This weeks post is not about games, but rather about why we continue to write about and criticize the way women are portrayed and treated in games and media in general. I’m staying in Dundee, Scotland right now. It’s a nice little town, not too crowded (unlike Glasgow and Edinburgh). Before I came here, I, of course, did a ton of research on the town, and I found mostly good things, but I also found the occasional reference to it being a “rough” town (or at least a town with “rough” areas). I haven’t seen any areas I would classify as rough, mostly it’s been lovely and relatively quiet. But, as a female traveling alone, I can’t be too careful.
I quickly fell into a routine when I arrived and figured out how to use public transportation confidently. Getting to and from the city centre via bus became normal and I didn’t think about it much. But, last Sunday, that changed a bit. I got to the bus station about 10am, enough time to get me to the city centre to hit up a couple of shops before meeting some friends. I didn’t realize that the buses run quite a bit less frequently on Sundays than I was used to, so I had to wait about 25 minutes for the next bus to come. This was not really a problem…except for the drunk guy.
When I first got to the bus stop and noticed the guy, I didn’t think much of it. In fact, he didn’t even seem to be trying to catch a bus. He seemed like he was just passing through. But, then I guess I caught his attention. He started talking to me, and at first I was polite, even though he was somewhat annoying. But, then he started to freak me out. He got closer and closer, and I had to keep backing up. Eventually, I had backed up enough that I wasn’t really even at the bus stop anymore, but at least I was in the sight line of the man working in the convenience store. The guy at the bus stop continued to drink from a flask (although he was trying to hide this from me). He showed me scars on his face and told me he got them during an attempted robbery for which he went to prison. In my head, I was reminding myself that it’s not 911 here, it’s 999 (I think, unless that’s just for the fire department), and I was really wishing the bus would hurry up. At one point, he touched my arm. That really freaked me out, but I still didn’t want to be rude. He just kept going on and on ranting about this and that. My responses were curt though and mainly consisted of “uh huh.” Eventually, he acknowledged he was bothering me, and he simply went away, off down the street. My first impression was correct: he never intended to get on the bus.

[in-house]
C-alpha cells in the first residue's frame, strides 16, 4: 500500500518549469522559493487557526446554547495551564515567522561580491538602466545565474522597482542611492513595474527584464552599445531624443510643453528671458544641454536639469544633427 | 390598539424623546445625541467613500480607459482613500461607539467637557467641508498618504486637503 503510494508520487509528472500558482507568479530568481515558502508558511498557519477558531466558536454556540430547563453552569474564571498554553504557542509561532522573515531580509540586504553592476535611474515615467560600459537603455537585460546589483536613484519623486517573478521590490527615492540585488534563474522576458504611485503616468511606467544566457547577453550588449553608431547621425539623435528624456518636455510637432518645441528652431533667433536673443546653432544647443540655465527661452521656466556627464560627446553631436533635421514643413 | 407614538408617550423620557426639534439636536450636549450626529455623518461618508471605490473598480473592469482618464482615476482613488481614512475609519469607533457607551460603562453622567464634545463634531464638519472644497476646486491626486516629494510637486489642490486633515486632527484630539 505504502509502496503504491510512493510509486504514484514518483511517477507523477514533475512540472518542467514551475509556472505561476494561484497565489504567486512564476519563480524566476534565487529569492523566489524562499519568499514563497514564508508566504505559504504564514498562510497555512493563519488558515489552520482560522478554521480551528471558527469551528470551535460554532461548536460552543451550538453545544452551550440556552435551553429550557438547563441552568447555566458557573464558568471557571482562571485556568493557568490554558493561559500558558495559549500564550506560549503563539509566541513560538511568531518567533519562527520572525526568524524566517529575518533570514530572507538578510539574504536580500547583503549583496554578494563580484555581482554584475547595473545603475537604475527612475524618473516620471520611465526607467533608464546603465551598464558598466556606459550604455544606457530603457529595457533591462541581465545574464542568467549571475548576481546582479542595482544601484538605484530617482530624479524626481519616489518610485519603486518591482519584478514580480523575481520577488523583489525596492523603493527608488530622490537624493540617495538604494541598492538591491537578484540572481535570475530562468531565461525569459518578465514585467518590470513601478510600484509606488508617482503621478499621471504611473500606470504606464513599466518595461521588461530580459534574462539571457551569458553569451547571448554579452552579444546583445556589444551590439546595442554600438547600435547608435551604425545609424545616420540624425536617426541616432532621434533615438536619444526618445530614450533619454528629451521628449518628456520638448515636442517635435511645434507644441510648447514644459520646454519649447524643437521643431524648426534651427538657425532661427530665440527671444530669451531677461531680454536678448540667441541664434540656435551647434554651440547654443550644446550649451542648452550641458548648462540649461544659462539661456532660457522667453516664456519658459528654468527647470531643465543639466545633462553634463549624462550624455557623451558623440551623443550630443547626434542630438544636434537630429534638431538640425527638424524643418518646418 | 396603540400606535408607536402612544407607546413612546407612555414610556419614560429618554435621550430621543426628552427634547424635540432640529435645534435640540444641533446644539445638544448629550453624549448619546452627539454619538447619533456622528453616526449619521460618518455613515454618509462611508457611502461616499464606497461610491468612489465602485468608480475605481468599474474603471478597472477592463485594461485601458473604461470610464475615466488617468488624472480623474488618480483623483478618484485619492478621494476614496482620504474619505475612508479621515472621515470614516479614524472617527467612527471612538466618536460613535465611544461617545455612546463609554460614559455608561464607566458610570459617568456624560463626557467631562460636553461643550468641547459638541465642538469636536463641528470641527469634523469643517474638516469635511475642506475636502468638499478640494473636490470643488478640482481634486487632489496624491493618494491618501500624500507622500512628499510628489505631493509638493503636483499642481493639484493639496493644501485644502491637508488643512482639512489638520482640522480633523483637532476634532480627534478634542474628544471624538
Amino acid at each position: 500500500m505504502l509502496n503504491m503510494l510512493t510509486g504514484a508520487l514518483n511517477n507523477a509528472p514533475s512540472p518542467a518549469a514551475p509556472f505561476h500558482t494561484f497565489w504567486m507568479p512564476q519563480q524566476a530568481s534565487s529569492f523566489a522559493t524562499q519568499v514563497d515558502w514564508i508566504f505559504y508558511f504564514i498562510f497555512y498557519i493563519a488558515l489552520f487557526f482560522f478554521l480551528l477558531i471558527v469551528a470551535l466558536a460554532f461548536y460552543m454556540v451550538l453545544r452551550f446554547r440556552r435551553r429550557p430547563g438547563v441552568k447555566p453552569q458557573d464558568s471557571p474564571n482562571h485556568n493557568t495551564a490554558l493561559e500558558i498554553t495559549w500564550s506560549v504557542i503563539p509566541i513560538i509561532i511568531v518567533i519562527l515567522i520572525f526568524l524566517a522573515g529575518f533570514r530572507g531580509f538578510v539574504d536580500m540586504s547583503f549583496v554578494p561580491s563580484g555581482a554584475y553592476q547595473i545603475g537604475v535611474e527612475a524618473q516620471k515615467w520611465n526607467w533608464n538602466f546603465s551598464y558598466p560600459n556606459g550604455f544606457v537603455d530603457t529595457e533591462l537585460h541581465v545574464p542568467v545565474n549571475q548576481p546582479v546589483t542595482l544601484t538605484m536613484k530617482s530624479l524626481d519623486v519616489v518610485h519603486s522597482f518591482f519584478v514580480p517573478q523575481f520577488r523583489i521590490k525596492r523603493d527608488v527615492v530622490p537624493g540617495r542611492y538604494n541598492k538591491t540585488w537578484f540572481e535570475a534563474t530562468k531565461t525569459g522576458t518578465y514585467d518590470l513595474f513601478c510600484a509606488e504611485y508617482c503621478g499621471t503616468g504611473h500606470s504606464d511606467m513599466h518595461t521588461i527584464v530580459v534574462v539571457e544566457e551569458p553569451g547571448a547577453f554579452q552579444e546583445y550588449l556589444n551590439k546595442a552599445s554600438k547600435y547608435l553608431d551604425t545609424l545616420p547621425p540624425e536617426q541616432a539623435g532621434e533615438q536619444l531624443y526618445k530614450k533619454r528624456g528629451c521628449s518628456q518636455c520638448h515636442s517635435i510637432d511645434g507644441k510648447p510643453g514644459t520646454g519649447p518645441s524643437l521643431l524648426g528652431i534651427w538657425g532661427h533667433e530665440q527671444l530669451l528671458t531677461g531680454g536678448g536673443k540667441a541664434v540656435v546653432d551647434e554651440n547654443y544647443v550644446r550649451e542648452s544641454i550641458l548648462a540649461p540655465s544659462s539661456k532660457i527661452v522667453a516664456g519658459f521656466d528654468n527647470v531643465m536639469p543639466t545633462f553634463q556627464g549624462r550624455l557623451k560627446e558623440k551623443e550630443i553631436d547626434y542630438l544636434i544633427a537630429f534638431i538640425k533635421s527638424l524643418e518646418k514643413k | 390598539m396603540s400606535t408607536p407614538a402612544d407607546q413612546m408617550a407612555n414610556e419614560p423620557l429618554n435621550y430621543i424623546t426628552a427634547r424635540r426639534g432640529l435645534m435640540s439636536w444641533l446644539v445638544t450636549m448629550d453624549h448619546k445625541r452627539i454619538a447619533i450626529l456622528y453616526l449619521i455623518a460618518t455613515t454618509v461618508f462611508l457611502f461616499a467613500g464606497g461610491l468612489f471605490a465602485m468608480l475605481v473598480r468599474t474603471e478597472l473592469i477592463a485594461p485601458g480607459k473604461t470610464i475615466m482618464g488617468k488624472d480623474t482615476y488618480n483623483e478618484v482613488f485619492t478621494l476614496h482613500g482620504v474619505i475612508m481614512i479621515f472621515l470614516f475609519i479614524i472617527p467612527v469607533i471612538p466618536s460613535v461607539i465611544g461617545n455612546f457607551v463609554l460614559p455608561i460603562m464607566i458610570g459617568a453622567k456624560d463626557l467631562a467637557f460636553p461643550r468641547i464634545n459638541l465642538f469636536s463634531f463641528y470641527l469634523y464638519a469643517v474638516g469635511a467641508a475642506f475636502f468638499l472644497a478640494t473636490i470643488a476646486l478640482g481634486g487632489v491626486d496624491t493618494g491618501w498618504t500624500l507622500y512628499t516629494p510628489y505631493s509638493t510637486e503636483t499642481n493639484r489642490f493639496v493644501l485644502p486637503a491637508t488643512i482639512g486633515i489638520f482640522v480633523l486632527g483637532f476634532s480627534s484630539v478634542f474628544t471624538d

Now, every time I go to the bus stop, I think about this guy and wonder if he’ll be back. And, if he comes back, will he then get angry? This may seem like a mild story; he didn’t actually assault me. But, I still felt harassed, and I was/am a bit angry because I was just minding my own business, and he felt it was ok to intrude on my personal space. And, that’s the whole thing when we talk about stuff like the rapes alluded to in Tomb Raider. Whether she was actually raped or not, the game becomes a reflection of what is “ok” or normalized in society. It’s not ok to rape, or attempt to rape, or even touch someone who doesn’t want to be touched.
This incident doesn’t change my perception of Dundee and it hasn’t much affected the trip. But, it did remind me that I have to always be on guard. I have to be on guard everywhere. I love to walk, but even in Lafayette, I have to be on guard when I walk to make sure. Even during the day. I don’t think men understand how much we have to think about this. One evening in the dorms, I was talking to one of the male students, and he mentioned how he is really not afraid of anything. I was jealous.